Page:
Azealia Banks has made some pretty accurate points of late about the inconsistencies in the music industry and her experiences as a female rapper, after having been shut out of the mainstream due to what can only be explained as ‘controversy after controversy’. In an interview with XXL mag, she spoke about double standards in the treatment of female hiphop artists.
In reference to the way we separate the artist from the art despite their shitty actions, she listed some of the excuses we give for male rappers.“Kanye West is saying all that because he’s crazy” or “okay, yeah, R. Kelly raped a girl but damn, he makes some good music.”
She also spit some truth bombs on Periscope live about white female rappers, name dropping Iggy Azalea (frustrated with her caricature-like depiction of black women), and touched on the ‘fake feminism’ of Lana Del Rey, who made headlines after claiming to hex Donald Trump. Azealia Banks, who was criticised for previously supporting Donald Trump, questioned the authenticity of Lana’s altruism for the cause of womankind. In particular, she questioned why the pop singer supports rappers such as ASAP Rocky–who stars in music videos smacking women in the ass–and then turns around and acts out against misogyny. Is it that she only cares about the treatment of white women? The very same women who are seldom the ones being portrayed with such violent imagery in the videos of rap artists like ASAP Rocky? That’s what Azealia Banks suggests. And honestly, is she wrong this time?
She also touched on the gatekeeping and censorship she believes white PR and managerial types subject even the most liberated black female artists like Beyoncé and Solange to, diluting their message to appeal to a mainstream audience. Whether she’s right about that or not, these narratives speak of at least her experience as a black woman in the music industry. She even addressed the fact that she never realised the extent of racism’s power until she entered this field and was made aware of artists such as Lana Del Rey, and the financial benefits and accolades they are more readily able to reap compared to her.
Some of Azealia’s other statements are simply indefensible, ignorant, offensive and cannot be justified. But I’m not here to defend the shit she’s said. Why should we have to justify her problematic tirades in order to appreciate her music and talent as an artist when we ignore or defend the horrendous words and actions of male rappers and musicians all the time? Why is it that our culture allows these men to get away with their despicable words and actions– ranging from shitty tweets to literal assault, battery, even rape? When someone like Azealia Banks has been ostracised by the industry and the media (dating back to some unwarranted Twitter beef at the dawn of her career in the public eye). It’s not difficult to conclude that the mass rallying against Azealia Banks for each word she speaks out of place, and the resentment directed towards her uncensored, unapologetic presence, is heightened as a result of her blackness, her femaleness and her mental illness– all of which have been used to ridicule and silence her across her entire career.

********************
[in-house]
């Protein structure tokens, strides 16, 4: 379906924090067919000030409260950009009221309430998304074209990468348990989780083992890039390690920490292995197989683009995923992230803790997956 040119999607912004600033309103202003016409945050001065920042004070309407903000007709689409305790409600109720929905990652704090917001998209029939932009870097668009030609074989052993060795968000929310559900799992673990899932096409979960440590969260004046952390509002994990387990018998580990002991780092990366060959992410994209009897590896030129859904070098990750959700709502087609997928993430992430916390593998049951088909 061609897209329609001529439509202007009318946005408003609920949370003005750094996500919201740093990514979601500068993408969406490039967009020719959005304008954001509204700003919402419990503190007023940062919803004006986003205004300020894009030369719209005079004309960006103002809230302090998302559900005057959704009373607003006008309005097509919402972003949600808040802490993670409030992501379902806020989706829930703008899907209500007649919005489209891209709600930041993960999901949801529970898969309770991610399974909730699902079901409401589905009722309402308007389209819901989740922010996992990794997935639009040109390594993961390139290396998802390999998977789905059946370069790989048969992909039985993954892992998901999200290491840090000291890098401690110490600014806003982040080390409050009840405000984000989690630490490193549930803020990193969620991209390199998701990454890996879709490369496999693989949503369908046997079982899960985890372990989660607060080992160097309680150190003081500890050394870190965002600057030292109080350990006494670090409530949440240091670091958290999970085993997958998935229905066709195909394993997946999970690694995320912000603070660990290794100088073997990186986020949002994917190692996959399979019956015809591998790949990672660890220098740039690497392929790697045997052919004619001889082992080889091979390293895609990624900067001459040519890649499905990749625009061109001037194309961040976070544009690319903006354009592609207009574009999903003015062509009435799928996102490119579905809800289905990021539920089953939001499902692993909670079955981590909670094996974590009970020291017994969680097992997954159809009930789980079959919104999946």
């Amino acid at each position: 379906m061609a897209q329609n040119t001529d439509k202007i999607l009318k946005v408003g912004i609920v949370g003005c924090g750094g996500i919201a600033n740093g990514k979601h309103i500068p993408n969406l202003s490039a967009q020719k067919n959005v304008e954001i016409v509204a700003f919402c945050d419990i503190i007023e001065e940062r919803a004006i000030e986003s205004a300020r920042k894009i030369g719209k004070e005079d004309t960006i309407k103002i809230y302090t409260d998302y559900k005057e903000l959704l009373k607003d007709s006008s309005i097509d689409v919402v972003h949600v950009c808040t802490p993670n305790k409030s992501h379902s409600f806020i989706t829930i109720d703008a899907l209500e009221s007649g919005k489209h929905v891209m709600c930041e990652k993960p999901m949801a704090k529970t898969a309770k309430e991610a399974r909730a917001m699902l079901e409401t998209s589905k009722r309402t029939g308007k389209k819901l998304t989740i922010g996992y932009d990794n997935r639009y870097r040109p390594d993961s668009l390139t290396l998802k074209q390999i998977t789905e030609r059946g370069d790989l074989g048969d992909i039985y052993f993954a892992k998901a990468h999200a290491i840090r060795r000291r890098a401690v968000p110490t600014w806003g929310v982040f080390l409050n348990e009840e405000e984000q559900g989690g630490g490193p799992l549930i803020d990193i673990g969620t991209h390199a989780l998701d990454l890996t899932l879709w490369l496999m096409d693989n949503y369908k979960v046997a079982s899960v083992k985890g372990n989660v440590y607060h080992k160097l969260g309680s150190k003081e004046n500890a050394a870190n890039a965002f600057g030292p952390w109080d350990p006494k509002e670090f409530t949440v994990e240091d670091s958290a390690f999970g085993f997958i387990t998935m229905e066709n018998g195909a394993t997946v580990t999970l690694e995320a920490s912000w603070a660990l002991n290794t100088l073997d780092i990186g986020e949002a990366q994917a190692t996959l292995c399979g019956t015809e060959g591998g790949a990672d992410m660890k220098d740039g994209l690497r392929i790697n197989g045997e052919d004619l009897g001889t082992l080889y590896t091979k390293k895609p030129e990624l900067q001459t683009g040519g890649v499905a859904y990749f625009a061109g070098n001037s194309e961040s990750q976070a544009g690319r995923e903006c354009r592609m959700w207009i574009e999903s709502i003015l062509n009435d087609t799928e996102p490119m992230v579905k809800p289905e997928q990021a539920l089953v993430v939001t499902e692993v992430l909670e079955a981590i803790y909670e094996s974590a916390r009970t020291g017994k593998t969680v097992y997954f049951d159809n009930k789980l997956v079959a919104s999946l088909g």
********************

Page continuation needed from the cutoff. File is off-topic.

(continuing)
It’s not fair that Azealia Banks has been completely pushed aside in the industry, and left out of conversations in hip hop, when she’s clearly miles ahead of a lot of these monotonous male artists dominating the charts. It’s not fair that artists like XXXtentacion who have been accused of assaulting women are doing so well despite the violence they’re brand is associated with, while Azealia Banks’s career is easilyquashed by the fury spawned by scandals involving chickens and homophobic slurs. It’s not fair that almost every celebrated male rapper has used homophobic language or punchlines in their music, on top of expected displays of misogyny and violence, while Azealia Banks was crucified by the public and even her peers for using those same insults.
As I made clear before, of course, we can’t ignore the garbage that’s slipped out of her mouth in the past (and the garbage that or may not continue to come). Nor should we consider her exempt from criticism when she hurdles into a problematic rant just because she’s said some ‘woke’ things either. But that doesn’t mean we should silence her artistry either, especially when we have no problem with supporting out favourite male rappers who have said and done far worse things than Azealia Banks could ever fathom.